European Union bans sale of toxic mercury thermometers
The European Union has banned the use of mercury in thermometers and other devices as a part of a larger strategy to end the use of the highly toxic substance across the continent.
The European Parliament approved on Tuesday a ban on the sale of new mercury fever thermometers, manometers and other measurement devices, citing its toxic effects on humans, ecosystems and wildlife. The new legislation should become national law in the EU's 27 member countries by spring 2009.
Mercury has gained global infamy for its negative effects on human and environmental health. Chronic exposure can cause damage to the brain, spinal cord, kidneys and liver, and is especially harmful to a developing fetus. Mercury exposure is known to cause developmental problems in children.
Up to 90 per cent of all mercury-based measuring devices are found in the home, where they pose a danger if the element comes in contact with skin or is inhaled. Most of these products will eventually be sent to the landfill and leach mercury into the ground.
The Commission of the European Communities says that safer alternatives to mercury exist for nearly all the instruments covered by the ban, which is expected to lead to an annual reduction of mercury emissions by 33 tonnes in the EU. Between 25 tonnesand 30 tonnes of those emissions come from thermometers alone.
No ban in Canada
In the United States, 19 states have restricted or banned the sale of mercury-containing thermometers. It also has universal waste rules that apply to the disposal of mercury products.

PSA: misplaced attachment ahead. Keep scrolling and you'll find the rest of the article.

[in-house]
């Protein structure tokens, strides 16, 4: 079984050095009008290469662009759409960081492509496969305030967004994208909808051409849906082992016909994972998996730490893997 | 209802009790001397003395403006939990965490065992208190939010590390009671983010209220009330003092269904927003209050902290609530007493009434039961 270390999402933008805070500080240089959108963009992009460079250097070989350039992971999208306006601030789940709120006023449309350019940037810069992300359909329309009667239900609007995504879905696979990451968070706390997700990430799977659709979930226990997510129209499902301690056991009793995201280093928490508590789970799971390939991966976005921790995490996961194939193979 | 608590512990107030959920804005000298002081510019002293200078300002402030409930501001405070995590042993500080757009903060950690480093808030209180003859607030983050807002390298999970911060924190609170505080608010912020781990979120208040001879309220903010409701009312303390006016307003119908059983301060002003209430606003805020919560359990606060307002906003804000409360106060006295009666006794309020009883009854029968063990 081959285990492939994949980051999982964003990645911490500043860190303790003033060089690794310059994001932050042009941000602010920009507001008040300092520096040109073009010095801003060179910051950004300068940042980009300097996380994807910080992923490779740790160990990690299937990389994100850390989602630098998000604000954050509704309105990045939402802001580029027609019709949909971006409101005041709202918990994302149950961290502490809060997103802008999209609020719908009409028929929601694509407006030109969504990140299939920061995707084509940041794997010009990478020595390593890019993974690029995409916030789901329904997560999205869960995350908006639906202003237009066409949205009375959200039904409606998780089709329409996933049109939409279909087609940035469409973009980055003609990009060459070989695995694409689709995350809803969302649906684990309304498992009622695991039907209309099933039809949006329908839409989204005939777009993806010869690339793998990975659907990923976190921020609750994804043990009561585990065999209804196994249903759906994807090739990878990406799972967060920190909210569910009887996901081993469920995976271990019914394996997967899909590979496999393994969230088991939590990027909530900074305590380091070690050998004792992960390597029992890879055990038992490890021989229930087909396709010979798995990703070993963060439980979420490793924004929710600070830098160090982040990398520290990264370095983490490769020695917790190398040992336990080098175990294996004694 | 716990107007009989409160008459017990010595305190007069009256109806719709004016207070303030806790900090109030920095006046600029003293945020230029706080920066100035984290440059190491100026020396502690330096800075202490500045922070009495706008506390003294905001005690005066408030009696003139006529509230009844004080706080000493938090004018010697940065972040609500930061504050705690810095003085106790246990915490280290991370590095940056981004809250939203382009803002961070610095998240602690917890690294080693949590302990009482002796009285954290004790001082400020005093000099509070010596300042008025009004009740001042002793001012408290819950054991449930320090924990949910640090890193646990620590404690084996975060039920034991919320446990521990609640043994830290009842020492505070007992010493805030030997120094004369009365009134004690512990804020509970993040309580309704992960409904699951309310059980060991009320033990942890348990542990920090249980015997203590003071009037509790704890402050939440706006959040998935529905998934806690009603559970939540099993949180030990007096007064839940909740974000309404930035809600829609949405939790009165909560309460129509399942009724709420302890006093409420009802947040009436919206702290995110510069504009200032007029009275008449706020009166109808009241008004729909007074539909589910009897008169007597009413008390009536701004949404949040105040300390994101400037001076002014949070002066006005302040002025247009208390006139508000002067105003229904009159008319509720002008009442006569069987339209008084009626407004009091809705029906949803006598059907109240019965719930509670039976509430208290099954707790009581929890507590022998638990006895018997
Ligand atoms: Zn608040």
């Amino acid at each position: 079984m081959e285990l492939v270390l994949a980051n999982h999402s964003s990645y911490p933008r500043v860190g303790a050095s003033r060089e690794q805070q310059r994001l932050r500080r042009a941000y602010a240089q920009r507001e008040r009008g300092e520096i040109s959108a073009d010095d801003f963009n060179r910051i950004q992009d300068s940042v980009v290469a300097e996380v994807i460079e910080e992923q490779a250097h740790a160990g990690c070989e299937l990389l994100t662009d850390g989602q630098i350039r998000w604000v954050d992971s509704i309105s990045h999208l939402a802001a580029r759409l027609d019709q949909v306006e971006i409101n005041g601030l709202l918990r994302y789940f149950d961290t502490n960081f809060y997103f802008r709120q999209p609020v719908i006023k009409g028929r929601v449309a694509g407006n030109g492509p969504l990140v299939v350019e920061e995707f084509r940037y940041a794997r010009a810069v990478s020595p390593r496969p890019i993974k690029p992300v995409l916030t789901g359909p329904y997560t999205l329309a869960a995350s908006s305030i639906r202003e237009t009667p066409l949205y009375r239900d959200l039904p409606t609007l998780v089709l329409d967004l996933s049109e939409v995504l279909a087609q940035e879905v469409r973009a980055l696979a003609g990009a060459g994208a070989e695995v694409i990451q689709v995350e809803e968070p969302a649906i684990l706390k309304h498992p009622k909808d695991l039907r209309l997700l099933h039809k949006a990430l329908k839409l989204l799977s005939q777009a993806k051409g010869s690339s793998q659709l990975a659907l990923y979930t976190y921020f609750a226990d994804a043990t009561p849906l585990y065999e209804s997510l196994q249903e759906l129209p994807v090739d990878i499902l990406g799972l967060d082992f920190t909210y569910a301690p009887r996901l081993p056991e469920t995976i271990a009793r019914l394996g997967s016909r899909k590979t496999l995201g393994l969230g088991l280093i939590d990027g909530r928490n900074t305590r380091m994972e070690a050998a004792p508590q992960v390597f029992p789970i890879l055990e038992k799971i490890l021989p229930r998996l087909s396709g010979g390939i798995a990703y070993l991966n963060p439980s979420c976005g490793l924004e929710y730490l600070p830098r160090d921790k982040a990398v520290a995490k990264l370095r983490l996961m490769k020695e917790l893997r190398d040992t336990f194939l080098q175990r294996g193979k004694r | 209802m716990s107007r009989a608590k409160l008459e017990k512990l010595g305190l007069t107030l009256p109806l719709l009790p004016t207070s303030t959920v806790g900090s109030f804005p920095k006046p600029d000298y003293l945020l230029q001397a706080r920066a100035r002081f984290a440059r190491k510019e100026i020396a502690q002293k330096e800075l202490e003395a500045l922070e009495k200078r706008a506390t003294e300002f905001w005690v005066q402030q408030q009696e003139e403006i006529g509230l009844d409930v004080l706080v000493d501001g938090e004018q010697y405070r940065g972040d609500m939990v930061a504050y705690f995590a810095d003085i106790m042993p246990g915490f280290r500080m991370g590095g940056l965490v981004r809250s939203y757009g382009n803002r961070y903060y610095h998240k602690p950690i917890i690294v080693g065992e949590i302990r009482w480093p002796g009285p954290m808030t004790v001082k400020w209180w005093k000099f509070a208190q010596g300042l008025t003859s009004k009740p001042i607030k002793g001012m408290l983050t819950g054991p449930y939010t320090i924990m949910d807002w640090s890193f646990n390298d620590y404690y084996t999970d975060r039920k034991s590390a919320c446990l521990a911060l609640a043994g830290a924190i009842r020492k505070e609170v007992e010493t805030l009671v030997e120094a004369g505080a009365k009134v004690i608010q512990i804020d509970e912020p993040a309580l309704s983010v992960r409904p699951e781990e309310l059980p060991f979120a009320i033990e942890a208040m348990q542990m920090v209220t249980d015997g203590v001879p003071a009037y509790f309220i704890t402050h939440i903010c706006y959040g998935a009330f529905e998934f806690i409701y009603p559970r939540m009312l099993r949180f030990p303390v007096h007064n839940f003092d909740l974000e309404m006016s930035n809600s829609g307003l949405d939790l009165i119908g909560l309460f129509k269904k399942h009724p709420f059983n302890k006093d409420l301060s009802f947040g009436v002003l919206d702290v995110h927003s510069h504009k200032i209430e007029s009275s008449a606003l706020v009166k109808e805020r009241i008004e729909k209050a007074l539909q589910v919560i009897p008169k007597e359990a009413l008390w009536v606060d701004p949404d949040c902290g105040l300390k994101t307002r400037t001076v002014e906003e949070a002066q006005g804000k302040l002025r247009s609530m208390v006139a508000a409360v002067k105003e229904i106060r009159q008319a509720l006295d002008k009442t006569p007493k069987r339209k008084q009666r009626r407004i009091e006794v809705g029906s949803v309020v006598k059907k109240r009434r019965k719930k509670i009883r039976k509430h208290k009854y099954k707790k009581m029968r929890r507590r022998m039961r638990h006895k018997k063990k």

No such ban exists in Canada, despite recommendations from doctors that mercury be eliminated from the home or other environments where children could be exposed to it.
In 2001, Environment Canada had a pilot project whereby consumers could bring their mercury thermometers to participating drug stores for proper disposal. The project has since ended.
Environmental group Pollution Probe recently made a submission in favour of better mercury regulations to the federal government, which is in the early stages of a risk management study for mercury products.
"We also would like to see a collection and recycling program in place for the products that do currently exist so that they don't end up in landfill or incineration," said Pollution Probe's senior project manager Krista Friesen, who hailed the EU's decision for being "very progressive."
Fish are the largest source of human exposure to mercury, which binds to the proteins in fish tissue. A recent study of the Great Lakes showedthe water to be full of toxic chemicals, including mercury, that make many of its fish dangerous forconsumption.